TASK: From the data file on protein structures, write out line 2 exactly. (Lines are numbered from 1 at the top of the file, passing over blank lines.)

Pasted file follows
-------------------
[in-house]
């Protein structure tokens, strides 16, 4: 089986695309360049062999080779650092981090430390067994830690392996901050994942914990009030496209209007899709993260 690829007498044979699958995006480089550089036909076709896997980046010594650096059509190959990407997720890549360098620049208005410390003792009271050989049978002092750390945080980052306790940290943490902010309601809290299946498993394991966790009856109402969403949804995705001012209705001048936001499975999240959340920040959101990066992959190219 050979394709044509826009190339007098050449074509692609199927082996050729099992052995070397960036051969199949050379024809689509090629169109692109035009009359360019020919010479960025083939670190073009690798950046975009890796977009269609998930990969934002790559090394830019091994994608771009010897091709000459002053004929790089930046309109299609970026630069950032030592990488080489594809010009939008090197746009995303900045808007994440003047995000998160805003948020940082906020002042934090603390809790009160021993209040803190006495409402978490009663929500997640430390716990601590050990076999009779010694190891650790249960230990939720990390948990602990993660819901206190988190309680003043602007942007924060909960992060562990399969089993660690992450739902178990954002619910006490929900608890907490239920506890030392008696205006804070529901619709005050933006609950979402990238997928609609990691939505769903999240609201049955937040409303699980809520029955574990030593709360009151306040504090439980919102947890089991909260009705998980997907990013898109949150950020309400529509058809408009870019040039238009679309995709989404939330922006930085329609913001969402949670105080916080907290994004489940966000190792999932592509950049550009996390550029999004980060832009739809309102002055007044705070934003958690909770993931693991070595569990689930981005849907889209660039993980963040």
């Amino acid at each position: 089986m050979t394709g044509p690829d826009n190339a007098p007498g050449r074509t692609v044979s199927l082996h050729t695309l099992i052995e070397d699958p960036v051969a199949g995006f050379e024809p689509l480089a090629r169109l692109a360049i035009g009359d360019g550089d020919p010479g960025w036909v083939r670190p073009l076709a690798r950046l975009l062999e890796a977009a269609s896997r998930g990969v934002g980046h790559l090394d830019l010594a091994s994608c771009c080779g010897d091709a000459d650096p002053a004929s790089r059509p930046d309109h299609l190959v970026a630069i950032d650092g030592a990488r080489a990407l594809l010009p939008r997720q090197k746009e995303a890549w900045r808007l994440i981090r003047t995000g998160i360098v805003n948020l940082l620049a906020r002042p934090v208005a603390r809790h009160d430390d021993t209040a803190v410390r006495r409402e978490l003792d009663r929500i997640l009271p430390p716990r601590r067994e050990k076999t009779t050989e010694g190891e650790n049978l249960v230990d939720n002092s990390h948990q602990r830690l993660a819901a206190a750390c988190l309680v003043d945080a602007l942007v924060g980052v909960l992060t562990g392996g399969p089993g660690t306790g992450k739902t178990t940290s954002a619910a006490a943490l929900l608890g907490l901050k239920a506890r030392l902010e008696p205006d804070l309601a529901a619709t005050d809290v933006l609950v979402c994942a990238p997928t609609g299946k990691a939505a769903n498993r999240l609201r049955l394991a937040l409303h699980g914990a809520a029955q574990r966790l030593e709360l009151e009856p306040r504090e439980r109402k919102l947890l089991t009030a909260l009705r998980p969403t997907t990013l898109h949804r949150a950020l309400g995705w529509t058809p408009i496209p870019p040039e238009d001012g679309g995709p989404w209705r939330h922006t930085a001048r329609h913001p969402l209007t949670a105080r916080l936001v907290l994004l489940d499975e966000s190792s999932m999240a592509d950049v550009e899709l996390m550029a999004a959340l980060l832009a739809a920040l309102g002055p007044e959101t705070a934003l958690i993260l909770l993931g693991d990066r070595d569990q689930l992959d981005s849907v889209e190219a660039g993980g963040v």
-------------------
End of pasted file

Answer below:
């Protein structure tokens, strides 16, 4: 089986695309360049062999080779650092981090430390067994830690392996901050994942914990009030496209209007899709993260 690829007498044979699958995006480089550089036909076709896997980046010594650096059509190959990407997720890549360098620049208005410390003792009271050989049978002092750390945080980052306790940290943490902010309601809290299946498993394991966790009856109402969403949804995705001012209705001048936001499975999240959340920040959101990066992959190219 050979394709044509826009190339007098050449074509692609199927082996050729099992052995070397960036051969199949050379024809689509090629169109692109035009009359360019020919010479960025083939670190073009690798950046975009890796977009269609998930990969934002790559090394830019091994994608771009010897091709000459002053004929790089930046309109299609970026630069950032030592990488080489594809010009939008090197746009995303900045808007994440003047995000998160805003948020940082906020002042934090603390809790009160021993209040803190006495409402978490009663929500997640430390716990601590050990076999009779010694190891650790249960230990939720990390948990602990993660819901206190988190309680003043602007942007924060909960992060562990399969089993660690992450739902178990954002619910006490929900608890907490239920506890030392008696205006804070529901619709005050933006609950979402990238997928609609990691939505769903999240609201049955937040409303699980809520029955574990030593709360009151306040504090439980919102947890089991909260009705998980997907990013898109949150950020309400529509058809408009870019040039238009679309995709989404939330922006930085329609913001969402949670105080916080907290994004489940966000190792999932592509950049550009996390550029999004980060832009739809309102002055007044705070934003958690909770993931693991070595569990689930981005849907889209660039993980963040």